A campaign launched last week is challenging media professionals to take the Implicit Association test (IAT) and share their results with their audiences via social media.
The “Check Your Bias” initiative aims to shift public discourse away from the current “colorblind” narrative and move the United States to a more honest take on race by: challenging people to examine their own biases and learn how their biases hurt others;working with media organizations to incorporate implicit bias testing and training into their policies and introduce practices that improve the quality and quantity of reporting on race; and encouraging people of color to create their own media and tell their own stories to challenge negative mainstream images.
“Check Your Bias” was created by Active Voices, an organization formed last summer to shift cultural attitudes about race and racism.
The goal is to get people to sign the pledge at www.checkyourbias.com and formally commit to ‘checking’ their bias by doing four things: (1) taking the race IAT; (2) publicly reflecting on the experience via social media; (3) educating themselves about racial biases, and (4) encouraging their social networks to do the same.
Active Voices is aiming to get 100,000 people to ‘check’ their bias by the end of 2016.
“What our country needs now more than anything is a productive conversation on race,” says Active Voices co-founder Erika Maye. “But it’s impossible because many people deny racism even exists, or they think it’s limited to the indefensible actions of a handful of individual bad actors. By getting people to uncover their own hidden biases, we hope to help them realize that racial biases are pervasive, and they are much more about impact than intent.”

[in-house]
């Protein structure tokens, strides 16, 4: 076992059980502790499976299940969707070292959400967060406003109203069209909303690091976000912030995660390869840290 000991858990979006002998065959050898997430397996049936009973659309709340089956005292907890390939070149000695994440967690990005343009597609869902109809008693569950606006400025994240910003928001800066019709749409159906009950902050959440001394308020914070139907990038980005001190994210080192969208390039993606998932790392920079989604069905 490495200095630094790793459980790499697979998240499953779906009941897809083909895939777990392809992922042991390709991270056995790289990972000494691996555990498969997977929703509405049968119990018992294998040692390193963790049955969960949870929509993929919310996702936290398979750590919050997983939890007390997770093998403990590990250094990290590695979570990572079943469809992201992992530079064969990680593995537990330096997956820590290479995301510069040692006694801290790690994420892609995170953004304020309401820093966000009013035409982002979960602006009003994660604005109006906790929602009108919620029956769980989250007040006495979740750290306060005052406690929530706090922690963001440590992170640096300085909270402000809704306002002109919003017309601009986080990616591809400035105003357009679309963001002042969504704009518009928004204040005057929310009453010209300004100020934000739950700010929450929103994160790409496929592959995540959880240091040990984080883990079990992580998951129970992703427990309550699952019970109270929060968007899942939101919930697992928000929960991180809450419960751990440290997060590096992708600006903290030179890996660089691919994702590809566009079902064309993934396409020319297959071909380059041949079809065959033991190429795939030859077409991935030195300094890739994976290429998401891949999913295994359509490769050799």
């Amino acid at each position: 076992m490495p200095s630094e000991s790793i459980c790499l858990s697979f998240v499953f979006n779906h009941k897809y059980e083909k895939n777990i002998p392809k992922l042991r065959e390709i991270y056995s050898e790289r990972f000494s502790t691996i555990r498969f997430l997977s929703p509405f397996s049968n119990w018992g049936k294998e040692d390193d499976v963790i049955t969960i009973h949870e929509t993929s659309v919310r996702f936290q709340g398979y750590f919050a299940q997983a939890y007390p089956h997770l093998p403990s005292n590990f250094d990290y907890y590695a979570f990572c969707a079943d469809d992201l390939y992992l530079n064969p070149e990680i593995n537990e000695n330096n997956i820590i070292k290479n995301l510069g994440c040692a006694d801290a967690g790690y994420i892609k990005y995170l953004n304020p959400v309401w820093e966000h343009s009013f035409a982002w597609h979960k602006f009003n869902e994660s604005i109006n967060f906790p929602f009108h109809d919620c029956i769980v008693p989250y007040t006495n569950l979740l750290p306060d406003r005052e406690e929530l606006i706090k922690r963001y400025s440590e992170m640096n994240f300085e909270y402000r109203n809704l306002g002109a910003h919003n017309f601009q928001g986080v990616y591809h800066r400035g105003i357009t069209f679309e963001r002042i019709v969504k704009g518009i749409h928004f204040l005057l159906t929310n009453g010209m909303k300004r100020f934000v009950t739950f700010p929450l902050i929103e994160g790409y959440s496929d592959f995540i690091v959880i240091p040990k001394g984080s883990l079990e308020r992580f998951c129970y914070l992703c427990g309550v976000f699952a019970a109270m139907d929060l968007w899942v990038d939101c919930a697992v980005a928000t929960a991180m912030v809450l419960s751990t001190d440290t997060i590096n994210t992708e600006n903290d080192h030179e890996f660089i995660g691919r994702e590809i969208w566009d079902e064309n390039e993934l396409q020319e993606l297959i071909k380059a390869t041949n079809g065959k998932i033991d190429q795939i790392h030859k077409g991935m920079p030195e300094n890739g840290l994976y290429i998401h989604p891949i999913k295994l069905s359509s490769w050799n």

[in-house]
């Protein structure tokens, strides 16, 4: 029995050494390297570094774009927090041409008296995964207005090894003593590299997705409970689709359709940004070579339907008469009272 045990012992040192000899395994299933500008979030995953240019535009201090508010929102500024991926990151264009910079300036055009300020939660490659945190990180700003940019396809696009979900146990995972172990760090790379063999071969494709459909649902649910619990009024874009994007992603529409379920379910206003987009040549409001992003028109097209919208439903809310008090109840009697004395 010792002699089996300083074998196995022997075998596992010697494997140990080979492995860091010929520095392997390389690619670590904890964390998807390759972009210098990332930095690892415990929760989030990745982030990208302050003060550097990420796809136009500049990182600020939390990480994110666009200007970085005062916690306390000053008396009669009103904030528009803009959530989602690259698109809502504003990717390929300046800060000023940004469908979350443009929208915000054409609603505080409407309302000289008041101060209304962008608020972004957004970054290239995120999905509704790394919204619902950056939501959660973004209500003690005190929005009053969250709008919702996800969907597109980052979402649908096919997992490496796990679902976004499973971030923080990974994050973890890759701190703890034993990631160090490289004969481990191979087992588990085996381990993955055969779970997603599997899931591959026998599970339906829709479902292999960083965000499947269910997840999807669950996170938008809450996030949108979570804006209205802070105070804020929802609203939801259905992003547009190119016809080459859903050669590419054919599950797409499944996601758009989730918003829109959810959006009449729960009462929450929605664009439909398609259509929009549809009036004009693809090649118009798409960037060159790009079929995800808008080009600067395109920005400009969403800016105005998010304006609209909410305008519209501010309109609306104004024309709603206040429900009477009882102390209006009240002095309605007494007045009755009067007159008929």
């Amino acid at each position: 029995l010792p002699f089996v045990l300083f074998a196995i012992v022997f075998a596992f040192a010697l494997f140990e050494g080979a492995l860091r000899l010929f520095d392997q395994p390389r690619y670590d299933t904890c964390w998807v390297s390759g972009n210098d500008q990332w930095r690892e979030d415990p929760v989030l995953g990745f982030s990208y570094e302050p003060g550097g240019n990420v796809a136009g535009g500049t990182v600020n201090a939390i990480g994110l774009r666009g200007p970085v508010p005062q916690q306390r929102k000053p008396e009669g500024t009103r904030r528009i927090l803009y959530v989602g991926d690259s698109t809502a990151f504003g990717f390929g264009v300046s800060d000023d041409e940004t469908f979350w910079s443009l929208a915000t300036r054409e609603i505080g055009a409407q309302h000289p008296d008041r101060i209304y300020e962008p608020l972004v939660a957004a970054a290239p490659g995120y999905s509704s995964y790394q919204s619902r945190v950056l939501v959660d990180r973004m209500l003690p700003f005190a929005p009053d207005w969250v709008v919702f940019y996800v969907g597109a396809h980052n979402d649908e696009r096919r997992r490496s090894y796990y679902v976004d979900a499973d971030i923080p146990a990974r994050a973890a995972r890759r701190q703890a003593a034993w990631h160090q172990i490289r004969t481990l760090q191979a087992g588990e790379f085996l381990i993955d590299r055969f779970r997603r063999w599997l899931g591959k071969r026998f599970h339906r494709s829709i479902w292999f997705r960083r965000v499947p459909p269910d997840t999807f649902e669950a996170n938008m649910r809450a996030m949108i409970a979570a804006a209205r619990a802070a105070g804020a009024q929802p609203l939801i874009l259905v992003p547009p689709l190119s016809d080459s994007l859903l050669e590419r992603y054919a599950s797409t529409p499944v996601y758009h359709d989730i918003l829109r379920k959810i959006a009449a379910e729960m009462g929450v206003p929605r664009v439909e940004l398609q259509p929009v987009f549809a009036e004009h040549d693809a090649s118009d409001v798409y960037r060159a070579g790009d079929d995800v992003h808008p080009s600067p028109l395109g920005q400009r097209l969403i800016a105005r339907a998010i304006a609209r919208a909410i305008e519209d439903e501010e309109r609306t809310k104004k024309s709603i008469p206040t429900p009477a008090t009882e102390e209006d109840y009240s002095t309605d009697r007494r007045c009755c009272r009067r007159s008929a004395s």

Data from Project Implicit, the creators of the race IAT, shows that while only 20 percent report themselves as racially biased going in, approximately 75 percent of the two million people who have taken the test show an automatic preference for White people over Black people. This includes approximately 4 in 10 Black people and almost 9 in 10 Whites.
Over 70 percent of all millennials think that never considering race would improve society, according to additional data provided on checkyourbias.com
Research has found that simply being aware of one’s racial bias is the first major step toward reducing it. One study suggests the process of de-biasing is comparable to that of breaking a bad habit. The group says it is initially focusing on media because of their special influence over public attitudes and behaviors.
“As an institution, media plays a significant role in creating biases and in reaffirming them over and over again,” Maye explains. “As our national conversation centers on race and race relations, it’s time for media to take their responsibilities as purveyors of public information and their ethical obligations to fair, accurate and impartial reporting more seriously, and take the necessary measures to mitigate racial bias in their coverage.”